Mo. journalist shows how undocumented immigrants struggle for care under ACA


Tammy Worth
Tammy Worth

When the Affordable Care Act passed in 2010, Tammy Worth, an award-winning freelance health and business writer in Kansas City, Mo., was interested in how undocumented immigrants would fare under the new law.

She recognized that undocumented immigrants were ineligible for both of the main provisions of the law meant to extend coverage to 32 million Americans: the Medicaid expansion and the state insurance exchanges.

To fund her work, she applied in 2011 to the Association of Health Care Journalists for an AHCJ Reporting Fellowship on Health Performance, supported by the Commonwealth Fund. At the time, the fellowship program was in its second year of supporting journalists in their work reporting on the performance of local health care systems and the U.S. health system as a whole. In December 2011, she was named one of three fellows for 2012. (Note: Applications for the 2015 program are being accepted until Oct. 1.)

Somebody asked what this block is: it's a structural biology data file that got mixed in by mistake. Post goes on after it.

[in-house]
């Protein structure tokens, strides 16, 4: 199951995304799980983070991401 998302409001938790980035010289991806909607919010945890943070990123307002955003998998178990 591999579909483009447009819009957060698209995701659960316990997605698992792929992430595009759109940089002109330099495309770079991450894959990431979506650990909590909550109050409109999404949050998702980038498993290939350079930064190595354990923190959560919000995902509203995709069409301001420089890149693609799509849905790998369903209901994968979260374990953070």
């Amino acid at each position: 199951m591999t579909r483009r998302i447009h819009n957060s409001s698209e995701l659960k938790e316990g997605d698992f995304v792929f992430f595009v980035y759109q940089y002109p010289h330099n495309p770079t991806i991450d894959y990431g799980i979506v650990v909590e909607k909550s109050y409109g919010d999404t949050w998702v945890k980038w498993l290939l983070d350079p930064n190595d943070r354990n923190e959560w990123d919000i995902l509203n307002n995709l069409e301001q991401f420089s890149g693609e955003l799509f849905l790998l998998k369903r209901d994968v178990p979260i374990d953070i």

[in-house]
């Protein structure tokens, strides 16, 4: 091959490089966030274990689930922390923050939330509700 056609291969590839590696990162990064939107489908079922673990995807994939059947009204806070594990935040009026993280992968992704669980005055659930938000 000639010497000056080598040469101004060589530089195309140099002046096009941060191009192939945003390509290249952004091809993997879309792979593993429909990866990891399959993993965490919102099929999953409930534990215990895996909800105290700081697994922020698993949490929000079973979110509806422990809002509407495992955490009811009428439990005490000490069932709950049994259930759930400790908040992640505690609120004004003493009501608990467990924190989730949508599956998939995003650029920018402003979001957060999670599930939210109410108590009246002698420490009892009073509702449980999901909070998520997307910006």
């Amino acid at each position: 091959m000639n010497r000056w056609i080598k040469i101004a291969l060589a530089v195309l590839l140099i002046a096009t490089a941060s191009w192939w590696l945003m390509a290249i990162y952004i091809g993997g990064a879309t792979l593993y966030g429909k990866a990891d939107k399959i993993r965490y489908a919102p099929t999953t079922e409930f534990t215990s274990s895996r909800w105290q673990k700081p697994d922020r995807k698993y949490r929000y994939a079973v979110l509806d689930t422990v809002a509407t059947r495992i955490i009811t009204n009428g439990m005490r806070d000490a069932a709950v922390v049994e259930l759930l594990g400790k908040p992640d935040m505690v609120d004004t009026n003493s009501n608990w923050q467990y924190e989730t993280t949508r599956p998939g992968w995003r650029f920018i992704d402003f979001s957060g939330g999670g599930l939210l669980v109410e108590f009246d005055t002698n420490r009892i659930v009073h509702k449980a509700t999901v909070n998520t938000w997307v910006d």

In 2012 and 2013, she focused her reporting on three areas: the economics of immigration, the effect of the law on providers and the health care community, and immigrant health stories.

The result was a three-part reporting project that was produced earlier this year for the Hale Center for Journalism at KCPT, a Kansas City public television station. Read more about how she did the reporting and her advice for other journalists.

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Joseph Burns

Joseph Burns is AHCJ’s health beat leader for health policy. He’s an independent journalist based in Brewster, Mass., who has covered health care, health policy and the business of care since 1991.